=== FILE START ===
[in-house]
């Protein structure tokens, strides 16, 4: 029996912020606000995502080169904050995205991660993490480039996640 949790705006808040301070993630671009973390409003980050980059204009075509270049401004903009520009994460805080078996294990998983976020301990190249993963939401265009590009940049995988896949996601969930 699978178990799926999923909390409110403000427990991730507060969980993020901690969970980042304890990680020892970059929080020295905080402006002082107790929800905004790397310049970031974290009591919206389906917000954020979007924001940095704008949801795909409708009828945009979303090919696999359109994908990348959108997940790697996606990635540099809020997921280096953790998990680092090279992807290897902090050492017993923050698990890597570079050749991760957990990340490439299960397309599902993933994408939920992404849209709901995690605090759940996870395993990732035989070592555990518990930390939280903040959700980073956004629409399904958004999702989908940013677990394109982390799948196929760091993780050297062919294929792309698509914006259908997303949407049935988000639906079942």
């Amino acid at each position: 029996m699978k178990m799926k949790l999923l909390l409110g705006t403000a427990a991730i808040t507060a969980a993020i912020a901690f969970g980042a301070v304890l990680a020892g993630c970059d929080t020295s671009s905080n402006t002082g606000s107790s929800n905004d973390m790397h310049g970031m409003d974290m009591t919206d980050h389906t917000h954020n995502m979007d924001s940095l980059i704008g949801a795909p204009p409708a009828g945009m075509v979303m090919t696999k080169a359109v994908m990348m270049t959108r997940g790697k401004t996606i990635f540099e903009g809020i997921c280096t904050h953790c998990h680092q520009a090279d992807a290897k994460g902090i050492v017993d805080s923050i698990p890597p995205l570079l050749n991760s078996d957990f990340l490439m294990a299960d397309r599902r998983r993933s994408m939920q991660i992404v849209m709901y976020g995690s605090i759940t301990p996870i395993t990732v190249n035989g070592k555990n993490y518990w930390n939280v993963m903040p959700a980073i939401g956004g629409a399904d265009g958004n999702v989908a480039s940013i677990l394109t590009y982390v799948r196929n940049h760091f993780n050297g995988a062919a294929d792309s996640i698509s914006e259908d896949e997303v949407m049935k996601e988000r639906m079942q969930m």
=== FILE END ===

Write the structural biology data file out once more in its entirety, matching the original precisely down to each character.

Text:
[in-house]
């Protein structure tokens, strides 16, 4: 029996912020606000995502080169904050995205991660993490480039996640 949790705006808040301070993630671009973390409003980050980059204009075509270049401004903009520009994460805080078996294990998983976020301990190249993963939401265009590009940049995988896949996601969930 699978178990799926999923909390409110403000427990991730507060969980993020901690969970980042304890990680020892970059929080020295905080402006002082107790929800905004790397310049970031974290009591919206389906917000954020979007924001940095704008949801795909409708009828945009979303090919696999359109994908990348959108997940790697996606990635540099809020997921280096953790998990680092090279992807290897902090050492017993923050698990890597570079050749991760957990990340490439299960397309599902993933994408939920992404849209709901995690605090759940996870395993990732035989070592555990518990930390939280903040959700980073956004629409399904958004999702989908940013677990394109982390799948196929760091993780050297062919294929792309698509914006259908997303949407049935988000639906079942």
């Amino acid at each position: 029996m699978k178990m799926k949790l999923l909390l409110g705006t403000a427990a991730i808040t507060a969980a993020i912020a901690f969970g980042a301070v304890l990680a020892g993630c970059d929080t020295s671009s905080n402006t002082g606000s107790s929800n905004d973390m790397h310049g970031m409003d974290m009591t919206d980050h389906t917000h954020n995502m979007d924001s940095l980059i704008g949801a795909p204009p409708a009828g945009m075509v979303m090919t696999k080169a359109v994908m990348m270049t959108r997940g790697k401004t996606i990635f540099e903009g809020i997921c280096t904050h953790c998990h680092q520009a090279d992807a290897k994460g902090i050492v017993d805080s923050i698990p890597p995205l570079l050749n991760s078996d957990f990340l490439m294990a299960d397309r599902r998983r993933s994408m939920q991660i992404v849209m709901y976020g995690s605090i759940t301990p996870i395993t990732v190249n035989g070592k555990n993490y518990w930390n939280v993963m903040p959700a980073i939401g956004g629409a399904d265009g958004n999702v989908a480039s940013i677990l394109t590009y982390v799948r196929n940049h760091f993780n050297g995988a062919a294929d792309s996640i698509s914006e259908d896949e997303v949407m049935k996601e988000r639906m079942q969930m």